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Bryce Canyon National Park

The following day the sun came out for a few hours just enough for us to enjoy Bryce Canyon National Park. This was the last time I remember it not raining. It rained in Zion a few hours later and though the park was still beautiful, it seriously dampened our hiking opportunities (please note and appreciate pun). It rained in Las Vegas, where the trip was as disappointing and bleak as the weather. We left Vegas as fast as we’d came, after the natural force of beauty we’d beheld in Zion and Bryce Canyon against the magnitude of consumerism and industry built up in Vegas made me uncomfortable to say the least. W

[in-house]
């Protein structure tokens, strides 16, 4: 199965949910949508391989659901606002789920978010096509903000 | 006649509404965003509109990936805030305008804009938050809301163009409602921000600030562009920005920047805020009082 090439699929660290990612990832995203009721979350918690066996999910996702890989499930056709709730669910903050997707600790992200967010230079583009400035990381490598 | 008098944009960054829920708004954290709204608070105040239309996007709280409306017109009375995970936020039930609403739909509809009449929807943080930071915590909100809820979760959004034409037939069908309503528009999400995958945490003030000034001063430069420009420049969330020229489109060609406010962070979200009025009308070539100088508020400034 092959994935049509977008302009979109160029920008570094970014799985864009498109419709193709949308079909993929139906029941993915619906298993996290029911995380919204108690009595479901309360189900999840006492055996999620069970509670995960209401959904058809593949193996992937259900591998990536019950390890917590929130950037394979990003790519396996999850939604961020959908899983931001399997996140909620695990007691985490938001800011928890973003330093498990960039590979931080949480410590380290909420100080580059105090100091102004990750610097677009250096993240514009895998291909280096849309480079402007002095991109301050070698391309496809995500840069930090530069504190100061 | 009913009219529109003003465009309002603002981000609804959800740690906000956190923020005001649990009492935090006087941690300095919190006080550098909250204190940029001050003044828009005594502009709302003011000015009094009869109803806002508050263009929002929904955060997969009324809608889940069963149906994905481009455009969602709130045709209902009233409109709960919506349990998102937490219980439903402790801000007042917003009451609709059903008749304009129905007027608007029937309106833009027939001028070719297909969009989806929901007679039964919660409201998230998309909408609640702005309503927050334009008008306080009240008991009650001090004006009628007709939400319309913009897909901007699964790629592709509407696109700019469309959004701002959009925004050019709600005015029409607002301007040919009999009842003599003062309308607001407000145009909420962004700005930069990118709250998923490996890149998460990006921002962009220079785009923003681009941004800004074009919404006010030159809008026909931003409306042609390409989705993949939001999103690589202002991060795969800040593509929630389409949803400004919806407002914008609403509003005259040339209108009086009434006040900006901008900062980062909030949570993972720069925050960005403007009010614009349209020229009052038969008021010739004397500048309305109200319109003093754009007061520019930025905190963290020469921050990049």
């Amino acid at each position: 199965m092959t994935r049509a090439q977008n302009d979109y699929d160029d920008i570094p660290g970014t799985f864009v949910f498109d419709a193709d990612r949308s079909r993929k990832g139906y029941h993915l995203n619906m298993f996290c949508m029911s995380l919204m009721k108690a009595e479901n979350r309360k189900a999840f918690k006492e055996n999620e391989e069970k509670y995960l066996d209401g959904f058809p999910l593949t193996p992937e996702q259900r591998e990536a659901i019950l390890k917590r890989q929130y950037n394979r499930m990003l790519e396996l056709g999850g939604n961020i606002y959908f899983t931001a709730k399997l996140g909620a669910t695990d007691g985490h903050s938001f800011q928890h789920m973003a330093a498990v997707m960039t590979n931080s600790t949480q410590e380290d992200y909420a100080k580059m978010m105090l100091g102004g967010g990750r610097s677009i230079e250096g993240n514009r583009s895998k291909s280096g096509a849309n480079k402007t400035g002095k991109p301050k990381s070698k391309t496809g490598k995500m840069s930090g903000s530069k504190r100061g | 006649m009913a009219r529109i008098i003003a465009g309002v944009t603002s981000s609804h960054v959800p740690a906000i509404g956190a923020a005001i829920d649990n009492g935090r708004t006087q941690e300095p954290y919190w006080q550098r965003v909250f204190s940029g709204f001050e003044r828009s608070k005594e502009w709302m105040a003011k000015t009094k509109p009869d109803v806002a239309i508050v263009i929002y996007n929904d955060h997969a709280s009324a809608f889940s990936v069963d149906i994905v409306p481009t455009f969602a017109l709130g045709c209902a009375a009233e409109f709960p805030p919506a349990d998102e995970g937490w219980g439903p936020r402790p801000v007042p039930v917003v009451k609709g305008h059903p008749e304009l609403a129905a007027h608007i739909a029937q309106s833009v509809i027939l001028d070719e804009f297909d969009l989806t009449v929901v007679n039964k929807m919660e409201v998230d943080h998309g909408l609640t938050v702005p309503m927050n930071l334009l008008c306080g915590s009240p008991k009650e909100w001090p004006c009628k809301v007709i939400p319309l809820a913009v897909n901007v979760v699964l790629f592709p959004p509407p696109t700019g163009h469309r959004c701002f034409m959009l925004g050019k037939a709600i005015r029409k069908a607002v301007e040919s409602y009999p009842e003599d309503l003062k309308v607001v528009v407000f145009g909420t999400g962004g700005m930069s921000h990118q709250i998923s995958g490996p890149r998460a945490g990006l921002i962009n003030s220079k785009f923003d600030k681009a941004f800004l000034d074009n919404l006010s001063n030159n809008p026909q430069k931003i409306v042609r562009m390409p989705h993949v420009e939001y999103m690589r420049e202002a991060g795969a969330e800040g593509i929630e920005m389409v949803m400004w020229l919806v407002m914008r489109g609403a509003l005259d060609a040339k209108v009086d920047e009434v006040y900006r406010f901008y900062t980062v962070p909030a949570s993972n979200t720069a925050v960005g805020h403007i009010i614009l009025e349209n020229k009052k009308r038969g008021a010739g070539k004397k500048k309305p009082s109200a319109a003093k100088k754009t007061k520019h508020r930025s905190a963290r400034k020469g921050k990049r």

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Bryce Point at Bryce Canyon National Park and Canyon Overlook trail in Zion National Park